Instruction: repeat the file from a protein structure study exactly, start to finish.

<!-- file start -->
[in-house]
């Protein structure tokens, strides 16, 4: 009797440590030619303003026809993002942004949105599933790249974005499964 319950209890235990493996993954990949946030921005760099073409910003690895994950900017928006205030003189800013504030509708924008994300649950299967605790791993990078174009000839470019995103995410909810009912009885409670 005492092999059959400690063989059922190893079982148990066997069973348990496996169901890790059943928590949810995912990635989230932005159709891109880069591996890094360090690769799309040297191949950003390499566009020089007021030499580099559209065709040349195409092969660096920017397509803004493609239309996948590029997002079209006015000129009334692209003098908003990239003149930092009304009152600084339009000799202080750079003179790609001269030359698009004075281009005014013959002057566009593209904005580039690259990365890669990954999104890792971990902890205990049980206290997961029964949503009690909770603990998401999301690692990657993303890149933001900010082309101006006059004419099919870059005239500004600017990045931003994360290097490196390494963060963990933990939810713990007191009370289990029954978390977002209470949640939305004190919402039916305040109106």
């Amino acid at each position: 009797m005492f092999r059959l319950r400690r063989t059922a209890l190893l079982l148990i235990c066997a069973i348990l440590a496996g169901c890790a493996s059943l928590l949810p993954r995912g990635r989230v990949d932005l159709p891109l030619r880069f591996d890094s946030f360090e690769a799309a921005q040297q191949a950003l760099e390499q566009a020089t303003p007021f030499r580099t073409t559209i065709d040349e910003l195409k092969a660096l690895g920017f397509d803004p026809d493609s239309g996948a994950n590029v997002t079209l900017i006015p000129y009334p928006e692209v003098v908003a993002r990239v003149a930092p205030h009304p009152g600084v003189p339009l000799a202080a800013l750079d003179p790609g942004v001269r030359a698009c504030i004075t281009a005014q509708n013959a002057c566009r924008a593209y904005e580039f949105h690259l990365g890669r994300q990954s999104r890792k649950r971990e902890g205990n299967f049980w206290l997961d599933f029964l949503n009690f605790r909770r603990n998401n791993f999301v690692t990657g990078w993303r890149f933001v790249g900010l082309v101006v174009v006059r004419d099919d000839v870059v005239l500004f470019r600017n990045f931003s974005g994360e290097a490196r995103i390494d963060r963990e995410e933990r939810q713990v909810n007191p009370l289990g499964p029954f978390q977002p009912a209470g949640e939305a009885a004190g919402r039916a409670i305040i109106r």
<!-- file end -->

[in-house]
């Protein structure tokens, strides 16, 4: 009797440590030619303003026809993002942004949105599933790249974005499964 319950209890235990493996993954990949946030921005760099073409910003690895994950900017928006205030003189800013504030509708924008994300649950299967605790791993990078174009000839470019995103995410909810009912009885409670 005492092999059959400690063989059922190893079982148990066997069973348990496996169901890790059943928590949810995912990635989230932005159709891109880069591996890094360090690769799309040297191949950003390499566009020089007021030499580099559209065709040349195409092969660096920017397509803004493609239309996948590029997002079209006015000129009334692209003098908003990239003149930092009304009152600084339009000799202080750079003179790609001269030359698009004075281009005014013959002057566009593209904005580039690259990365890669990954999104890792971990902890205990049980206290997961029964949503009690909770603990998401999301690692990657993303890149933001900010082309101006006059004419099919870059005239500004600017990045931003994360290097490196390494963060963990933990939810713990007191009370289990029954978390977002209470949640939305004190919402039916305040109106």
């Amino acid at each position: 009797m005492f092999r059959l319950r400690r063989t059922a209890l190893l079982l148990i235990c066997a069973i348990l440590a496996g169901c890790a493996s059943l928590l949810p993954r995912g990635r989230v990949d932005l159709p891109l030619r880069f591996d890094s946030f360090e690769a799309a921005q040297q191949a950003l760099e390499q566009a020089t303003p007021f030499r580099t073409t559209i065709d040349e910003l195409k092969a660096l690895g920017f397509d803004p026809d493609s239309g996948a994950n590029v997002t079209l900017i006015p000129y009334p928006e692209v003098v908003a993002r990239v003149a930092p205030h009304p009152g600084v003189p339009l000799a202080a800013l750079d003179p790609g942004v001269r030359a698009c504030i004075t281009a005014q509708n013959a002057c566009r924008a593209y904005e580039f949105h690259l990365g890669r994300q990954s999104r890792k649950r971990e902890g205990n299967f049980w206290l997961d599933f029964l949503n009690f605790r909770r603990n998401n791993f999301v690692t990657g990078w993303r890149f933001v790249g900010l082309v101006v174009v006059r004419d099919d000839v870059v005239l500004f470019r600017n990045f931003s974005g994360e290097a490196r995103i390494d963060r963990e995410e933990r939810q713990v909810n007191p009370l289990g499964p029954f978390q977002p009912a209470g949640e939305a009885a004190g919402r039916a409670i305040i109106r």